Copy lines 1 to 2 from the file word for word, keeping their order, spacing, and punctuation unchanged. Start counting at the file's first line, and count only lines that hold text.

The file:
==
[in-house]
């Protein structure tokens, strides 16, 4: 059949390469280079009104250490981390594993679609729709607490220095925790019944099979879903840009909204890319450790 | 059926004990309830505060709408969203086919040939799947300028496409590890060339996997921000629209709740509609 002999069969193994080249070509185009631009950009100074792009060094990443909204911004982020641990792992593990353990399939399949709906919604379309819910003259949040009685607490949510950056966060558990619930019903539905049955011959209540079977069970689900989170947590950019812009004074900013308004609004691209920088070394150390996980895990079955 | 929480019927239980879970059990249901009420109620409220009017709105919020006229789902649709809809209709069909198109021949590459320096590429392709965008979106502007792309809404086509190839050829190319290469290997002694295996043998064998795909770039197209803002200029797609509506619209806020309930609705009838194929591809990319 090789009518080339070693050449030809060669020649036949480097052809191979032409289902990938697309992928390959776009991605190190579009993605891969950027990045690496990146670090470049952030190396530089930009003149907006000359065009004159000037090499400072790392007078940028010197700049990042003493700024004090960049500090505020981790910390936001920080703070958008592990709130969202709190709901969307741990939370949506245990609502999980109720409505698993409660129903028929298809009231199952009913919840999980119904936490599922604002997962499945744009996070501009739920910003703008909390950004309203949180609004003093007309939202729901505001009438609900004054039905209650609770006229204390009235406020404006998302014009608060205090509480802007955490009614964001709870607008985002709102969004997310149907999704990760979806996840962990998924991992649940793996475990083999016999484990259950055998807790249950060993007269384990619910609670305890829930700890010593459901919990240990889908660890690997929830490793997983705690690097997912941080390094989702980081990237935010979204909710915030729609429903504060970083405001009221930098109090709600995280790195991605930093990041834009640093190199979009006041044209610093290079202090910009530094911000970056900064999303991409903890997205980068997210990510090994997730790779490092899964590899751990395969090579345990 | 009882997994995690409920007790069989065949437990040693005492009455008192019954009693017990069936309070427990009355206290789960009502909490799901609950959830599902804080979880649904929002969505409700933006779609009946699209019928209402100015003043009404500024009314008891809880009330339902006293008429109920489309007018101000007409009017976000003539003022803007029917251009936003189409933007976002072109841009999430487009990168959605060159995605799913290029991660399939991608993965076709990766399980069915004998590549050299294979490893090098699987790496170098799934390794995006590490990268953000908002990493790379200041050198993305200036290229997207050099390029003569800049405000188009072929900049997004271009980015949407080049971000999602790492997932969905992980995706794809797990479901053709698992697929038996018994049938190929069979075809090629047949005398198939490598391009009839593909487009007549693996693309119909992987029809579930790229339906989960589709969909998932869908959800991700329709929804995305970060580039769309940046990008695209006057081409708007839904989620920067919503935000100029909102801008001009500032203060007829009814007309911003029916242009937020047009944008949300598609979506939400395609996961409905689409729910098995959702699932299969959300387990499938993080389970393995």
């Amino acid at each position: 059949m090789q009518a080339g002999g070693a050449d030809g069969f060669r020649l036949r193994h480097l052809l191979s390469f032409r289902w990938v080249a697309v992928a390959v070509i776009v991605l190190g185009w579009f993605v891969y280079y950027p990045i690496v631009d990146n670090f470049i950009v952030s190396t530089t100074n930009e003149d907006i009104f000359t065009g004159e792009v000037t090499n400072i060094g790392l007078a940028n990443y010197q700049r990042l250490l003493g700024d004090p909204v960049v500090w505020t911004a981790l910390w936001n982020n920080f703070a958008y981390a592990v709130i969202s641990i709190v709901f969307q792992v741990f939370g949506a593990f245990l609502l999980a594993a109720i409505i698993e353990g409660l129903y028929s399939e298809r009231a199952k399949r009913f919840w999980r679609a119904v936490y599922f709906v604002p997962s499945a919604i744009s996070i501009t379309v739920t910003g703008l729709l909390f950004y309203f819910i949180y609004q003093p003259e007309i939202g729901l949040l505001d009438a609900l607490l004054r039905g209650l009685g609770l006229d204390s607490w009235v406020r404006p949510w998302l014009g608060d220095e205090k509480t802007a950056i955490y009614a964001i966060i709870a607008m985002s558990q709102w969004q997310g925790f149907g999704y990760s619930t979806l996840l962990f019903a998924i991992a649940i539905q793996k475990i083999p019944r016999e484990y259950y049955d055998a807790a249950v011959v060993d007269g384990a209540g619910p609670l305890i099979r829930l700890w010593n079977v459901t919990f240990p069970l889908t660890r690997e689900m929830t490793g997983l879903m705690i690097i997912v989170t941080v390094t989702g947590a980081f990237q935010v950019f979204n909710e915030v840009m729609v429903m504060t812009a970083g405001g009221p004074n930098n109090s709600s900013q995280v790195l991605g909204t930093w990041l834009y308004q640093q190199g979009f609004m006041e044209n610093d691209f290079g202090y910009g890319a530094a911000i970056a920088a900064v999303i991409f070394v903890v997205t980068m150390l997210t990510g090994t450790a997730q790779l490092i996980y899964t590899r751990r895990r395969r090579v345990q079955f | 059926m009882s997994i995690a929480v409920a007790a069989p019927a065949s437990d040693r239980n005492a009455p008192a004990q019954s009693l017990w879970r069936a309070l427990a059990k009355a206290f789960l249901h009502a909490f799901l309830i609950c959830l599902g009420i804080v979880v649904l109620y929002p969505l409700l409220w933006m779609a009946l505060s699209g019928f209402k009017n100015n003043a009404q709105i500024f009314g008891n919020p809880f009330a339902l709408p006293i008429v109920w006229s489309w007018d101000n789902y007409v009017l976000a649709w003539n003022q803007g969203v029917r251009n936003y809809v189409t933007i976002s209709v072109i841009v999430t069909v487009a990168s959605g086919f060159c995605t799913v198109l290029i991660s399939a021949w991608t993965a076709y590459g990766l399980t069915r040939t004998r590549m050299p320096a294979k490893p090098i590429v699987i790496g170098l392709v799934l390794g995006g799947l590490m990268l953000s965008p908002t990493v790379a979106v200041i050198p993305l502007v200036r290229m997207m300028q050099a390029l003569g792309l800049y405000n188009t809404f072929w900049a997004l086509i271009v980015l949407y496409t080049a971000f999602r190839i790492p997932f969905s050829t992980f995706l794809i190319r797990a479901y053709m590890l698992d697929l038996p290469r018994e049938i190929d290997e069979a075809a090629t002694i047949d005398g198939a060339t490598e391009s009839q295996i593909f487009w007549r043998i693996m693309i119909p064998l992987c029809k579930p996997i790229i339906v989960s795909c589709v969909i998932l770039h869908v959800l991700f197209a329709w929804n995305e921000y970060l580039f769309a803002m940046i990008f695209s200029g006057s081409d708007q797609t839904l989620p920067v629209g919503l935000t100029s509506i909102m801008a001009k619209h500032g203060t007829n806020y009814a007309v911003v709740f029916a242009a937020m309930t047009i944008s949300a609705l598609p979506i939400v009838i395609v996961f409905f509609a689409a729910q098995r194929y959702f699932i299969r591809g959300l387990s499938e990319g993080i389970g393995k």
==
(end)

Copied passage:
[in-house]
């Protein structure tokens, strides 16, 4: 059949390469280079009104250490981390594993679609729709607490220095925790019944099979879903840009909204890319450790 | 059926004990309830505060709408969203086919040939799947300028496409590890060339996997921000629209709740509609 002999069969193994080249070509185009631009950009100074792009060094990443909204911004982020641990792992593990353990399939399949709906919604379309819910003259949040009685607490949510950056966060558990619930019903539905049955011959209540079977069970689900989170947590950019812009004074900013308004609004691209920088070394150390996980895990079955 | 929480019927239980879970059990249901009420109620409220009017709105919020006229789902649709809809209709069909198109021949590459320096590429392709965008979106502007792309809404086509190839050829190319290469290997002694295996043998064998795909770039197209803002200029797609509506619209806020309930609705009838194929591809990319 090789009518080339070693050449030809060669020649036949480097052809191979032409289902990938697309992928390959776009991605190190579009993605891969950027990045690496990146670090470049952030190396530089930009003149907006000359065009004159000037090499400072790392007078940028010197700049990042003493700024004090960049500090505020981790910390936001920080703070958008592990709130969202709190709901969307741990939370949506245990609502999980109720409505698993409660129903028929298809009231199952009913919840999980119904936490599922604002997962499945744009996070501009739920910003703008909390950004309203949180609004003093007309939202729901505001009438609900004054039905209650609770006229204390009235406020404006998302014009608060205090509480802007955490009614964001709870607008985002709102969004997310149907999704990760979806996840962990998924991992649940793996475990083999016999484990259950055998807790249950060993007269384990619910609670305890829930700890010593459901919990240990889908660890690997929830490793997983705690690097997912941080390094989702980081990237935010979204909710915030729609429903504060970083405001009221930098109090709600995280790195991605930093990041834009640093190199979009006041044209610093290079202090910009530094911000970056900064999303991409903890997205980068997210990510090994997730790779490092899964590899751990395969090579345990 | 009882997994995690409920007790069989065949437990040693005492009455008192019954009693017990069936309070427990009355206290789960009502909490799901609950959830599902804080979880649904929002969505409700933006779609009946699209019928209402100015003043009404500024009314008891809880009330339902006293008429109920489309007018101000007409009017976000003539003022803007029917251009936003189409933007976002072109841009999430487009990168959605060159995605799913290029991660399939991608993965076709990766399980069915004998590549050299294979490893090098699987790496170098799934390794995006590490990268953000908002990493790379200041050198993305200036290229997207050099390029003569800049405000188009072929900049997004271009980015949407080049971000999602790492997932969905992980995706794809797990479901053709698992697929038996018994049938190929069979075809090629047949005398198939490598391009009839593909487009007549693996693309119909992987029809579930790229339906989960589709969909998932869908959800991700329709929804995305970060580039769309940046990008695209006057081409708007839904989620920067919503935000100029909102801008001009500032203060007829009814007309911003029916242009937020047009944008949300598609979506939400395609996961409905689409729910098995959702699932299969959300387990499938993080389970393995």